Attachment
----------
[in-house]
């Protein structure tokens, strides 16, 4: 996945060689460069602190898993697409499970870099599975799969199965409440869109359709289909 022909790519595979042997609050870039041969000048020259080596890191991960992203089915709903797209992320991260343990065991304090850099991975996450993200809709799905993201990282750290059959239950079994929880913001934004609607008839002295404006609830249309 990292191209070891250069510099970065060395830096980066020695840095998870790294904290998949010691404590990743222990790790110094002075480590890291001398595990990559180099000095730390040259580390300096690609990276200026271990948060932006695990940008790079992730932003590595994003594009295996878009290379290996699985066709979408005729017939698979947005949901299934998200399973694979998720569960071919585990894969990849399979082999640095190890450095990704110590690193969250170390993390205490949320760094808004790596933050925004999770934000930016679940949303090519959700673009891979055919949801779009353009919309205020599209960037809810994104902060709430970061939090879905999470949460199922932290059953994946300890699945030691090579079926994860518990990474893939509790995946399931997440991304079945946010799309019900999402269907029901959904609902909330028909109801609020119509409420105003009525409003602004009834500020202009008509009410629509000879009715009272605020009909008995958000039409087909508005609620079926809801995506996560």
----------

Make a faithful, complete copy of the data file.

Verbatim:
[in-house]
């Protein structure tokens, strides 16, 4: 996945060689460069602190898993697409499970870099599975799969199965409440869109359709289909 022909790519595979042997609050870039041969000048020259080596890191991960992203089915709903797209992320991260343990065991304090850099991975996450993200809709799905993201990282750290059959239950079994929880913001934004609607008839002295404006609830249309 990292191209070891250069510099970065060395830096980066020695840095998870790294904290998949010691404590990743222990790790110094002075480590890291001398595990990559180099000095730390040259580390300096690609990276200026271990948060932006695990940008790079992730932003590595994003594009295996878009290379290996699985066709979408005729017939698979947005949901299934998200399973694979998720569960071919585990894969990849399979082999640095190890450095990704110590690193969250170390993390205490949320760094808004790596933050925004999770934000930016679940949303090519959700673009891979055919949801779009353009919309205020599209960037809810994104902060709430970061939090879905999470949460199922932290059953994946300890699945030691090579079926994860518990990474893939509790995946399931997440991304079945946010799309019900999402269907029901959904609902909330028909109801609020119509409420105003009525409003602004009834500020202009008509009410629509000879009715009272605020009909008995958000039409087909508005609620079926809801995506996560």